Animals are very sensitive creatures.
By that, I do not mean that they are touchy, feely, “Let’s talk about our feelings” kind of sensitive. I mean that animals are very much in tune to their surroundings and their bodies. Music therapy can be used to change the environment from stressful to calm, as well as target health concerns.
Sound therapy, Vibrational therapy, Music therapy, and Entrainment are all different words for the same concept: that the right music can heal the body, mind, and soul. As Tree McKenna Cinque, Crystal Master and Sound Practitioner says, “Sound Therapy, whether through the use of sound tools, singing bowls, or voice helps lift the issues out of tissues.”
Music therapy has ancient origins. Australian Aborigines and Native American Indians used sound to heal from within in their sacred ceremonies. The priest’s of ancient Egypt used vowel sounds to balance chakras. Chakras are energy centers located throughout all living creatures. People have seven major ones located along the axis of their bodies, while animals have eight major chakras. The Tibetans still use bells, chimes, bowls, and chanting, during their spiritual meditations and practices. Music therapy has modern applications as well. It’s used in hospitals for pain management, labor and delivery, neonatal care, pediatrics, oncology, physical rehabilitation, and psychotherapy. It is also used with Alzheimer patients and to break up kidney stones. Music therapy is used in zoos to calm agitated animals and in dairy farms to increase milk output.
What exactly is music therapy?
Music therapy is based on the premise that everything in life has a corresponding musical note or vibrational level. Some of this is instinctive knowledge. For instance, you already know that you can identify someone over the phone by the sound of his or her voice. Our understanding goes deeper than that. Nanotechnologists at UCLA discovered that the sound of yeast cells differ from that of mammalian cells. A black hole in the heart of the Perseus galaxy cluster was recorded at 57 octaves below middle C in the note of B flat. A healthy heart vibrates at F. The earth itself “hums” at 7.8 Hz, which by the way is the vibration of the alpha waves of our brains.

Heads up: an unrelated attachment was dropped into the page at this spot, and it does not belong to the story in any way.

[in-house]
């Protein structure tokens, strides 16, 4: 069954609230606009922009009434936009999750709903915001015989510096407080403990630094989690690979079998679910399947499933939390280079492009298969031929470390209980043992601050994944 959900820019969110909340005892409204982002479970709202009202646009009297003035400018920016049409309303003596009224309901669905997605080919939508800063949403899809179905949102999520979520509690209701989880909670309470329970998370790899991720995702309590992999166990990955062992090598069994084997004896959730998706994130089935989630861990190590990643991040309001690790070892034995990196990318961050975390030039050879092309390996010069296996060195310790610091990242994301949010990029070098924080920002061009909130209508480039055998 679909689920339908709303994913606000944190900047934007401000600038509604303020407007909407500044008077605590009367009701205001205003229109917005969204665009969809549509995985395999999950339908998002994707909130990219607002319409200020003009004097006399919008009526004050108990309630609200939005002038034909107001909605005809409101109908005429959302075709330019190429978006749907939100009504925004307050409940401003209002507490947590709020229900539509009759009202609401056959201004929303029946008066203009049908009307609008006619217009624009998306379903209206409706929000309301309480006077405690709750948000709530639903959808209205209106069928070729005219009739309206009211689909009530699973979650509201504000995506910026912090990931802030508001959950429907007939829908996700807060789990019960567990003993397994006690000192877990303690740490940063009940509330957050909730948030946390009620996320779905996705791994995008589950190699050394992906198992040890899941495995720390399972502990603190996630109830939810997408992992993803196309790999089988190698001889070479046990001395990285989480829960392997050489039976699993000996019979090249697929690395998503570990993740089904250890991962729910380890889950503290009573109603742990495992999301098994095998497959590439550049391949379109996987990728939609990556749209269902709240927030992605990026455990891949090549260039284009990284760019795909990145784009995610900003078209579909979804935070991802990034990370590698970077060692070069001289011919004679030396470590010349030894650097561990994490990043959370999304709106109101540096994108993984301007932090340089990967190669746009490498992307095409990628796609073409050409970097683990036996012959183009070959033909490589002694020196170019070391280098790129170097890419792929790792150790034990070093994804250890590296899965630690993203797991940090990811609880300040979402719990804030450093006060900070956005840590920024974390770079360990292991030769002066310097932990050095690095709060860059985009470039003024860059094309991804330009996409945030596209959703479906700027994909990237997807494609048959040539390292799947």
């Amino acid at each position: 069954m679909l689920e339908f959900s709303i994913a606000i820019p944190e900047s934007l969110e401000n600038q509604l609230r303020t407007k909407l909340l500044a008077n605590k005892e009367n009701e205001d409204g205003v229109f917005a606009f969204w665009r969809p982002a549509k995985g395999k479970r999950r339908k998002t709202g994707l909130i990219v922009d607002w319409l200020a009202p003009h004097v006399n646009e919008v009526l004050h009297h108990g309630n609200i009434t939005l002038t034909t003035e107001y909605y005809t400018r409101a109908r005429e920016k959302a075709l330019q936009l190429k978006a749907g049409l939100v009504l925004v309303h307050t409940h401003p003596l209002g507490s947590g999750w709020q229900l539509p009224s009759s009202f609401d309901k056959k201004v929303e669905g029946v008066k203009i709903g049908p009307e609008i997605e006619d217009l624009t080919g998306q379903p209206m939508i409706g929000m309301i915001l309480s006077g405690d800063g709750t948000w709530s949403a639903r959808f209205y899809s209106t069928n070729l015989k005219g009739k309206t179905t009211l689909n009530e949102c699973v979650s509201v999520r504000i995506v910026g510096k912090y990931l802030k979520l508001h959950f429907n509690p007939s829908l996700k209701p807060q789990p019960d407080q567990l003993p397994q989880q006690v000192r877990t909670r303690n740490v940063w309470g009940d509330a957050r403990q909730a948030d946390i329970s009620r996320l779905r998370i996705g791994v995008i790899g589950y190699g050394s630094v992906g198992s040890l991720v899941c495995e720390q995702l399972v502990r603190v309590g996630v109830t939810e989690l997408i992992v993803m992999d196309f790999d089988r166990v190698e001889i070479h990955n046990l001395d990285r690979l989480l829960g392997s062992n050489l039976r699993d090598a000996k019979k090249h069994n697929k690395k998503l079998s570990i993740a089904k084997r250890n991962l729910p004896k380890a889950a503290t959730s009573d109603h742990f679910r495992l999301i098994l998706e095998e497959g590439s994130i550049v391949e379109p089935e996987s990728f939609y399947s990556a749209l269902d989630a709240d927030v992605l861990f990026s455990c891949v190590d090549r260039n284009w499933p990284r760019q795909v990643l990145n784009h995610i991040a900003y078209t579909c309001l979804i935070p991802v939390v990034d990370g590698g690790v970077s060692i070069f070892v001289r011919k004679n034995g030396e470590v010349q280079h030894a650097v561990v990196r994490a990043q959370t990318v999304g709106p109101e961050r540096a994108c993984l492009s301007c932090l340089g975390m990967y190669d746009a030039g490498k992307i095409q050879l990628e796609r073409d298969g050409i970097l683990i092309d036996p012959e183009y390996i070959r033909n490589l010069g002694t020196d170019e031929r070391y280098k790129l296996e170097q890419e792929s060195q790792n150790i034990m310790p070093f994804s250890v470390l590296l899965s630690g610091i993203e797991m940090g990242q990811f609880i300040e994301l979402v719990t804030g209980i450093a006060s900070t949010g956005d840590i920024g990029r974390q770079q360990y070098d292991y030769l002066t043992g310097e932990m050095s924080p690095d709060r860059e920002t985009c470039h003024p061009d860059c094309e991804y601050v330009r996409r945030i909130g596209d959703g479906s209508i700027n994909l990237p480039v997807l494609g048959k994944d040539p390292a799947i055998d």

How does this all relate to animals?
While we hear in the 200 to 20,000 Hz range, animals can hear up to 200,000 Hz. Hence, they are far more sensitive to music than we are. Playing high-energy music can stress out a pet resulting in behavioral issues. Or on the flip side, you can calm a stressed pet with lower energy music. In addition, you can mitigate particular health concerns by choosing the corresponding musical note associated with the problem.
"Animals and pets are so tuned into vibration and sound much more so than humans. Animals have the capacity to hear more octaves and tones than humans and our profoundly affected by sound. Their emotional state or well being can be manipulated or entrained with music whether its from your ipod, your voice or a tuning fork. They seek to be in a state of natural balance not unlike us. We all can thrive harmoniously together when our intentions are continuously created from a place of love. And what better way to express our love to our pets then the most spiritual art forms ...music" Jennifer Zulli (New Age Artist/Musician, sound healer and Founder of SOUND (Center for Arts & Mindfulness) in Newtown, CT.
How do you Incorporate music therapy into your pet’s life?
The two easiest mediums to add are music and singing bowls.
Music, such as Steven Halpern’s “Chakra Suite”, uses musical notes to balance chakras that are out of alignment, closed, or overly open. Play calming music throughout the day, such as harp, easy listening, or classical. It will reduce stimuli, which in turn, lowers stress levels. Lowered stress levels may improve behavioral issues.
Singing bowls are made from either metal or crystal and vibrate when played to a particular frequency or musical note. Most common singing bowls are found in 11 different notes. A bowl that resonates at C would correspond to the root chakra. Playing this bowl would help with any concerns connected to the root chakra. Tonka, an older pet, loves when mom plays her root bowl. In fact, he places his arthritic bum as close to the bowl as he can get.
Animals with healthy, balanced chakras are more effective at self-healing. Many energetic practitioners use it as a complement to their chosen modality.Adding music therapy to your pet’s environment is easy and the benefits will extend across the board to all members of your family. It can be an effective part of your overall health maintenance plan for your pets that should also include regular veterinary visits.